aortic regurgitation

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regurgitation

 [re-ger″jĭ-ta´shun]
1. a backward flowing; see also backflow and reflux.
aortic regurgitation backflow of blood from the aorta into the left ventricle, owing to insufficiency of the aortic valve; it may be chronic or acute.
mitral regurgitation backflow of blood from the left ventricle into the left atrium, owing to insufficiency of the mitral valve; it may be acute or chronic, and is usually due to mitral valve prolapse, rheumatic heart disease, or a complication of cardiac dilatation.
pulmonic regurgitation backflow of blood from the pulmonary artery into the right ventricle, owing to insufficiency of the pulmonic valve.
tricuspid regurgitation backflow of blood from the right ventricle into the right atrium, owing to imperfect functioning (insufficiency) of the tricuspid valve.
valvular regurgitation backflow of blood through the orifice of one of the heart valves owing to imperfect closing of the valve (valvular insufficiency); see aortic, mitral, pulmonic, and tricuspid regurgitation.

a·or·tic re·gur·gi·ta·tion

reflux of blood through an incompetent aortic valve into the left ventricle during ventricular diastole.
Synonym(s): Corrigan disease

aortic regurgitation

n.
The backward flow of blood from the aorta into the left ventricle caused by incompetent closure of the aortic valve. Also called aortic insufficiency.

aortic insufficiency

The reflow of blood back from the aorta into the left ventricle due to incompetency of the aortic valve.
 
Clinical findings
Dyspnoea on exertion, orthopnea, fatigue, ± angina, increased pulse pressure, systolic hypertension with increased afterload on left ventricle.
 
Aetiology
Congenital or acquired valve defect of either the aortic leaflets (infectious endocarditis, rheumatic fever) or the aortic root (annuloaortic ectasia, Marfan syndrome, aortic dissection, collagen vascular disease, syphilis).
 
Examination
Increased pulse pressure (Corrigan’s pulse, Hill sign, Musset sign, Quincke’s pulse), systolic murmur, diastolic rumble (Austin Flint murmur over cardiac apex).
 
Workup
Doppler echocardiography to estimate severity of AR, confirmed by aortography.
 
Management
Early valve replacement surgery, guided by the ‘55 rule’—i.e., performed when the ejection fraction is < 55% and/or the end-systolic dimension = 55 mm.

aortic regurgitation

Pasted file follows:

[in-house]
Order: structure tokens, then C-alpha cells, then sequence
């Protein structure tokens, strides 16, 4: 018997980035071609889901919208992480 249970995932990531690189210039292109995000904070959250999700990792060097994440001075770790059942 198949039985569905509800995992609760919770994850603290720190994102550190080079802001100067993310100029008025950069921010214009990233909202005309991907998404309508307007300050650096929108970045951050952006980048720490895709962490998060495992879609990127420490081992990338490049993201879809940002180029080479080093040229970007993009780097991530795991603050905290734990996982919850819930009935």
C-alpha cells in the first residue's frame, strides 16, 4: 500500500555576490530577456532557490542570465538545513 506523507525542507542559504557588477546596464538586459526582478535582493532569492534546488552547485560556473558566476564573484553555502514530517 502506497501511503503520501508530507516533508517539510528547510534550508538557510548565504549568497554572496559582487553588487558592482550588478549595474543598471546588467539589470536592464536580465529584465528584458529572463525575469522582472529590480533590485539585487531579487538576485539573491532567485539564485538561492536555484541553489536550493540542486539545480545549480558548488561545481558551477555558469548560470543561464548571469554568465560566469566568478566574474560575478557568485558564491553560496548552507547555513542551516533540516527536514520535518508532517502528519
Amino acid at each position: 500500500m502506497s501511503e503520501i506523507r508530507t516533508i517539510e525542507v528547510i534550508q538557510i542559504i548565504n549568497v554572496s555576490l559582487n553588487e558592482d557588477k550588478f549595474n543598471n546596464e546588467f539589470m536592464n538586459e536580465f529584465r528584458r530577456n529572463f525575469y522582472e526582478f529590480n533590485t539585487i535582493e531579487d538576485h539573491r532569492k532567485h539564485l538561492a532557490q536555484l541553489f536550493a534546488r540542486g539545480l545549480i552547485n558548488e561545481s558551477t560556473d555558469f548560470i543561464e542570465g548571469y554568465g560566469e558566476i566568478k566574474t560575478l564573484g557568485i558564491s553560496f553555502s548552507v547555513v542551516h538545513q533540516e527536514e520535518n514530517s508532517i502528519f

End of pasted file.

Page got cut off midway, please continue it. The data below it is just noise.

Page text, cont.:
Aortic insufficiency Cardiology The reflow of blood back from the aorta into the left ventricle due to incompetency of the aortic valve Etiology Congenital or acquired valve defect of either the aortic leaflets–infectious endocarditis, rheumatic fever, or the aortic root–annuloaortic ectasia, Marfan syndrome, aortic dissection, collagen vascular disease, syphilis Clinical DOE, orthopnea, fatigue, ± angina, ↑ pulse pressure, systolic HTN with ↑ afterload on left ventricle Examination ↑ pulse pressure–Corrigan's pulse, Hill sign, Musset sign, Quincke's pulse; systolic murmur, diastolic rumble–Austin Flint murmur over cardiac apex Workup Doppler echocardiography to estimate severity of AR, confirmed by aortography Management Early valve replacement surgery, guided by the '55 rule'–performed when the ejection fraction is < 55% and/or the end-systolic dimension is ≥ 55 mm. Cf Aortic stenosis.

a·or·tic re·gur·gi·ta·tion

(ā-ōr'tik rē-gŭr'ji-tā'shŭn)
Reflux of blood through an incompetent aortic valve into the left ventricle during ventricular diastole.
Synonym(s): aortic insufficiency, Corrigan disease.

aortic regurgitation

Abnormal back flow of blood from the aorta through the aortic valve. In developing countries the valvular defect is mainly due to as complication of rheumatic fever; in Western countries the defect is usually congenital.

Corrigan,

Sir Dominic John, Irish pathologist and clinician, 1802-1880.
Corrigan disease - reflux of blood through an incompetent aortic valve into the left ventricle during ventricular diastole. Synonym(s): aortic regurgitation
Corrigan pulse - the collapsing or water-hammer-type pulse in aortic regurgitation or peripheral arterial dilation, characterized by an abrupt rise and rapid fall away.